As the year 2021 draws to a close, delivery robotics has come out tops in the investment sector. This is one of the most trending technologies and is set to take the world by storm.
Matthew Johnson-Roberson is the new director of CMU’s Robotics’ Institute. He has served as co-director for the University of Michigan’s Ford Centre for Autonomous Vehicles. Roberson is also a co-founder of Refraction AI.
Delivery robotics, a category of robots has seen biggest investment in the year 2021
On asked about defining robotics/AI/automation trend of 2021, Rob Playter, the long-time Boston Dynamics executive who was appointed CEO in the last year and Johnson-Roberson had their different opinions.
Roberson says, “I’m seeing increasing trends in application-specific AI companies (computer vision tasks, robotics devices to solve a problem, chat bots for x, etc.). Those seem poised to continue as the market looks for good fits for increasingly powerful algorithms.”
Whereas Rob Playter says that Legged robots coming of age “2021 saw the introduction of multiple legged robots to the market. We’ve seen strong interest for Spot around industrial use cases where mobile robots can navigate worksites that include stairs, doors and other obstacles that would foil wheeled or tracked robots.”
Other question asked was What will 2022 bring for these categories?
Roberson said that he expects more of the large self-driving companies to continue their consolidation and more to go public, in the coming years. As they are all prepared to burn capital attempting to expand and serve customers.
Where according to Rob Playter, 2022 will bring Operational adoption for these categories. In 2022 customers will begin to deploy mobile robots like Spot at greater scale. To do so, we also need to see greater reliability from the industry as a whole. He also said as more and more businesses look to invest in real-world technology, the most reliable, robust, and accessible products will prevail.
While we talk about delivery robotics, we should know the accomplishment of the different robotics companies this year.
Nuro is an American robotics company founded by Jiajun Zhu. The company is known for developing autonomous delivery vehicles. It was the first company to get an autonomous exemption from the National Highway Traffic Safety Administration.
Its vehicles goods are designed to carry good rather than carrying humans.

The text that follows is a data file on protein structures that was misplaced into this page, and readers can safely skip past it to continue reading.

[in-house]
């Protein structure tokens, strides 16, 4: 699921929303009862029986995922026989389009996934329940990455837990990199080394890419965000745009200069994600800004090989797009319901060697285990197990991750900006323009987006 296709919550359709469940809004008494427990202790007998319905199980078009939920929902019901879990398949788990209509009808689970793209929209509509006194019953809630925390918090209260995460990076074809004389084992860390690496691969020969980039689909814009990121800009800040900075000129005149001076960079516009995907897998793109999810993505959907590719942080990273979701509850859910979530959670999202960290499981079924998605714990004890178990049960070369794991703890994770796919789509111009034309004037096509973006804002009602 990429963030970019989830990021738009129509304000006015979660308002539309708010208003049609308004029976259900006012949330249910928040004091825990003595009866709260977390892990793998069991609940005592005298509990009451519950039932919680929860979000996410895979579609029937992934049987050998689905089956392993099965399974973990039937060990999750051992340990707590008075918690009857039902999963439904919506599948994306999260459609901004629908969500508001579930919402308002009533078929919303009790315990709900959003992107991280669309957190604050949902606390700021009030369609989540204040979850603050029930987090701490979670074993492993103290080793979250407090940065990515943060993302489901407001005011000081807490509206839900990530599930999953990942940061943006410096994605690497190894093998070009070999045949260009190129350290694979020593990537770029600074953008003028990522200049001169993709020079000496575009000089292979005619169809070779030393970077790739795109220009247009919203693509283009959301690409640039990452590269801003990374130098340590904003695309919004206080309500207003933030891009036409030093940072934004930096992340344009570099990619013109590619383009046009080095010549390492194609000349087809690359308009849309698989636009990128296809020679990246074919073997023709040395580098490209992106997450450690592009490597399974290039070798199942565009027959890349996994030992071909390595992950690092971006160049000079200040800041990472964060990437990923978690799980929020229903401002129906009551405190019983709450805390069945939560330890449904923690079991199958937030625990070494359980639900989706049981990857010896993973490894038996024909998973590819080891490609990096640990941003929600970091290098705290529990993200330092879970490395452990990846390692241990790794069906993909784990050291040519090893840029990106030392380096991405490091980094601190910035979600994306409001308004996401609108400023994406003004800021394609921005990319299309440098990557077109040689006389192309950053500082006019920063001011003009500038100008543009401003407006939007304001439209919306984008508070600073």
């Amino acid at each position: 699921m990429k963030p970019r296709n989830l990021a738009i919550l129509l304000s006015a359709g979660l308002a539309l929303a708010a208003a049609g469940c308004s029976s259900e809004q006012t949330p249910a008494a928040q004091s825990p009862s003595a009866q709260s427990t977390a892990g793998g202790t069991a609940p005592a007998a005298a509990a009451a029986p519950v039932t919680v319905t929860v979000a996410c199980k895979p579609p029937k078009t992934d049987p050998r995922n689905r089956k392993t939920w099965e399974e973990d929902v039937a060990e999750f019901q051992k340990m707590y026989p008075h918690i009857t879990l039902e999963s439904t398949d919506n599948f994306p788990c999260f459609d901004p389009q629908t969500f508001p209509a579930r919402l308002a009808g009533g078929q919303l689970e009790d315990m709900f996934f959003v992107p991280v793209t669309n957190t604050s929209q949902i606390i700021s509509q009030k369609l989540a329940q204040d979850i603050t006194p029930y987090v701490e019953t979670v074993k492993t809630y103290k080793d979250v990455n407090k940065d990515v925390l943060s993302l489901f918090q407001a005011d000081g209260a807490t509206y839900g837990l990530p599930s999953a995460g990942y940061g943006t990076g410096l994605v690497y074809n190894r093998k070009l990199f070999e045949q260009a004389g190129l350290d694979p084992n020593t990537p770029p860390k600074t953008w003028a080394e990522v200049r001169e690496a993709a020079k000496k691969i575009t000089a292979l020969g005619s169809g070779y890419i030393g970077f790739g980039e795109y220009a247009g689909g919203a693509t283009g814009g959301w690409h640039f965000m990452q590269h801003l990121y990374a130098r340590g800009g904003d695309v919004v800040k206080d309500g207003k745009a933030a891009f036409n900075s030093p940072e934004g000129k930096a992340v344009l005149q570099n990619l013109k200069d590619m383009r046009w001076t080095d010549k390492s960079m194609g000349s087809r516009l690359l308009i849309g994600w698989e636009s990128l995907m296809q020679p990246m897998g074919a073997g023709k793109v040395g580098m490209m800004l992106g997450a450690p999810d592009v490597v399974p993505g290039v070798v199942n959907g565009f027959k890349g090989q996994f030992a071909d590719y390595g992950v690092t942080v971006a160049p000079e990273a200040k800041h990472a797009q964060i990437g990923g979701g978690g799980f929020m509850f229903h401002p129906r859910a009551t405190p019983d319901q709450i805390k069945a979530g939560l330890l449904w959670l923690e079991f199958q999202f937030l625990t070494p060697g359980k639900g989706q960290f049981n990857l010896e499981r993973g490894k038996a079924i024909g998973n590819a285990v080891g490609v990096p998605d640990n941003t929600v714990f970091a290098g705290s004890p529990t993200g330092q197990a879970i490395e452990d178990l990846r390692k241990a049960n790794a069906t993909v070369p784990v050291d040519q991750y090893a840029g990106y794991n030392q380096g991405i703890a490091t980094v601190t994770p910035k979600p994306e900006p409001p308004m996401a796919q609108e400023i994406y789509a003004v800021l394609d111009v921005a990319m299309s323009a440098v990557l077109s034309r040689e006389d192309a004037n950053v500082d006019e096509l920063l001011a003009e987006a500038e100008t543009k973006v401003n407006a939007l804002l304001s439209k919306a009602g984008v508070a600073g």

Nuro has raised $600 million in a fund-raising round. The round was led by Tiger Global Management. The $600 million series has lifted the company’s valuation north of 70% to $8.6 billion.
UCLA spinout Coco is a Los Angeles robot start-up. It saw a very decent size round this year with a $36 million raise. This brought company’s funding up to $43 million. CEO Zach Rash and co-founder believes it to be the time fort delivery technologies.
He said, “I strongly believe the delivery service industry in its current state is massively under-serving merchants. We have an enormous opportunity to create a better experience for hundreds of thousands of merchants and their customers, today. This is not a research program experimenting with technology to be productized at some unknown point in the future.”
Starship is a company building network of robots. This year turned out to be luck for the company as it had a raise of $17 million. The company aims to deliver food to the campuses using robotic delivery services.
It is a self-driving truck start-up. In this year, Kodiak Robotics raised $125 million, with plans to double the headcount.
Similarly, Swedish firm Einride raised $110 million with the aim to expand in the US.
As we talk about the robotics news of the week, $13 million series A comes courtesy of Serve Robotics. This spun out from Uber’s Postmates this year. “Our goal is to put robots in every major U.S. city in the next two to three years,” co-founder Ali Kashani said of the company’s grand ambitions.